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46 Examples of a Rhetorical Device

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A rhetorical device is a technique that a writer or speaker uses to persuade. This includes both rational arguments and arguments based on fallacies and emotional appeals. The following are common types of rhetorical device.

Ethos

An appeal to authority including social status, formal authority, knowledge, experience, creativity and success.
My whole life is about winning. I don't lose often. I almost never lose.
~ Donald Trump

Name Dropping

Mentioning your distant association with high status people and institutions. Considered pathetic but name dropping often works to establish authority nonetheless. For example, "I was at Harvard last week and ...." Name dropping can backfire if detected by an intelligent audience.

Pathos

An appeal to emotion such as fear, greed, pride, love and hate.
Do not pray for easy lives. Pray to be stronger men.
~ John F. Kennedy [Quoting Reverend Phillips Brooks]

Logos

An appeal to logic.
When you have got an elephant by the hind legs and he is trying to run away, it's best to let him run.
~ Abraham Lincoln

Kairos

An appeal to urgency. This includes suggestions that the time is right or that you are falling behind the pace of change.
We choose to go to the moon in this decade and do the other things, not because they are easy, but because they are hard, because that goal will serve to organize and measure the best of our energies and skills, because that challenge is one that we are willing to accept, one we are unwilling to postpone, and one which we intend to win.
~ John F. Kennedy

Decorum

Using the appropriate level of language and argument for an occasion according to the norms of society and culture. For example, witty attacks that do not technically violate any rules of civility.
I wish Stanley Baldwin no ill, but it would have been much better if he had never lived.
~ Winston Churchill

Active Voice

Active voice is a grammatical structure whereby a subject directly performs a verb. This makes it clear who did something and is considered a high impact way to take credit for action.
I shook up the world, I shook up the world.
~ Muhammad Ali

Call to Action

A call to action is a direct demand to your audience to perform a desired action such as "buy now!"

Passive Voice

Making what would normally be the object of a sentence the subject in order to detach a person or thing from an action. Often used to avoid blame such as "mistakes were made" as opposed to "I made a mistake."

Aposiopesis

The strategic use of silence. For example, allowing a long uncomfortable silence to take place after your opponent slips up.
Drawing on my fine command of the English language, I said nothing.
~ Robert Benchley

Aporia

An expression of doubt — often feigned in order to support the very thing you are doubting.
I don't think it's proving anything, Doc. As a matter of fact, I don't even know what it means. It's just one of those things that gets in my head and keeps rolling around in there like a marble.
~ Columbo, Peter Falk

Humor

Generally speaking, people prefer to be entertained rather than to consume information and think about serious problems. Humor wakes audiences up and engages them.
I did not attend his funeral, but I sent a nice letter saying I approved of it.
~ Mark Twain

Inside Jokes

Humor that requires membership in a group to understand. Helps to build rapport by highlighting commonalities. Inside jokes can also be used in a negative way to highlight that someone doesn't fit into the group.

Concession

Making a concession to an opponent by agreeing to part of their argument. This is often done to show that you aren't disagreeing with the strongest part of their argument but with the weakest part.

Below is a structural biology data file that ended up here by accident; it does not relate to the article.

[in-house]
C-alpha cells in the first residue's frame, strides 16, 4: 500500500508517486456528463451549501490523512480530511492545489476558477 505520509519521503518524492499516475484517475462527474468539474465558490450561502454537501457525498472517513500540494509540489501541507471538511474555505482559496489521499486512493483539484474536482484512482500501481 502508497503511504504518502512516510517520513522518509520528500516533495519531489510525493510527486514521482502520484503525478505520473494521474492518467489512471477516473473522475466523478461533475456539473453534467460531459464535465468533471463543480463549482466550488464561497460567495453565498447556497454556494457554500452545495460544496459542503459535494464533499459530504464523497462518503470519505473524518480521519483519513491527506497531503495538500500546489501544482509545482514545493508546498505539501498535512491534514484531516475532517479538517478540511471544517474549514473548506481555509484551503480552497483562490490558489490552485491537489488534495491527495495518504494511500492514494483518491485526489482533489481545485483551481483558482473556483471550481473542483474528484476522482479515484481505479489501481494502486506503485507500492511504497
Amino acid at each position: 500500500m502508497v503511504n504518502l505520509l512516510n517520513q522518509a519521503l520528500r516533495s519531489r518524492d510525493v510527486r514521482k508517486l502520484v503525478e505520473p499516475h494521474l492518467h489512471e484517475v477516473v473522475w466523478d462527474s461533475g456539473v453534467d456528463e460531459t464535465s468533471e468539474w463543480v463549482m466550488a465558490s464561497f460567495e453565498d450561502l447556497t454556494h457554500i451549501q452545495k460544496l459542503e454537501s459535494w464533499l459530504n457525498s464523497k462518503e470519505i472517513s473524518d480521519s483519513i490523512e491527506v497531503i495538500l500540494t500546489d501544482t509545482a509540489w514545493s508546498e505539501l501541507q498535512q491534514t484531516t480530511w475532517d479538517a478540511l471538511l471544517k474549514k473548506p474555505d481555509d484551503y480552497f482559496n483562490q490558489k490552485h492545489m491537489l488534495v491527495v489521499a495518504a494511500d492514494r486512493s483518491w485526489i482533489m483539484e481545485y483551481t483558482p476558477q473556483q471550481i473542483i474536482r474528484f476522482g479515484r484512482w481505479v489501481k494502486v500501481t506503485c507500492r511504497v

When someone tells me, 'Oh, we have so many problems on Earth; space exploration costs too much money,' I say, 'I absolutely agree with you. But I still hope we do it.'
~ Mary Roach

Anecdote

A short personal story that is often designed to build rapport with an audience. People are more easily influenced by people they find likeable.

Anecdotal Evidence

Evidence based on personal experience or the experience of someone else. Such evidence is typically extremely weak as it is statistically insignificant to judge things from a single person's experience. For example, "seat belts aren't good -- I knew someone who got in an accident and was thrown safely from the car before it exploded -- if they had been wearing a seat belt they wouldn't have made it."

Metaphor

Drawing comparisons between starkly different things such as "heart of gold."
This monstrous product of former wrongs and shame has now resolved to try to break our famous island race by a process of indiscriminate slaughter and destruction. What he has done is to kindle a fire in British hearts which will glow long after all traces of the conflagration he has caused in London have been removed.
~ Winston Churchill (Sept. 11, 1940 radio address responding to the bombing of London by Germany)

Second Person

Second person perspective is a tool of influence because it frames everything in terms of the audience using "you" and "your." This is considered more effective than first person pronouns such as "I" or third person pronouns such as "he", "she" and "it."
Emancipate yourselves from mental slavery.
~ Redemption Song, Bob Marley

Rhythm

Patterns in the structure of your speech or writing. The primary type of rhythm is the length of your sentences. Long sentences are comfortable and establish flow. Short sentences have more impact.
You have to be smart. The easy days are over.
~ Robert Kiyosaki

Repetition

Repetition is the repeated use of the same words or sentence structure. This is typical of both terrible and brilliant writing. In the latter case, repetition is done to create effect and transfer meaning.
Hatred was spreading everywhere, blood was being spilled everywhere, wars were breaking out everywhere.
~ Shusaku Endo

Adage

A concise statement that most people would accept as true and meaningful. Where an adage is a traditional saying, it is known as a proverb. Widely overused adages can be considered cliches. For example, "Rome wasn't built in a day."

Understatement

Saying things in a less dramatic way than expected given the context. Tends to garner respect.

Undertone

Establishing a non-obvious theme to your work that conveys meaning that might be too brash or politically dangerous to say directly. For example, a presentation of a business plan at a company that subtly suggests that the firm's leadership is incompetent.

Satire

The use of humor to criticize fair game. For example, a comedy skit that uses parody to portray political leaders as foolish.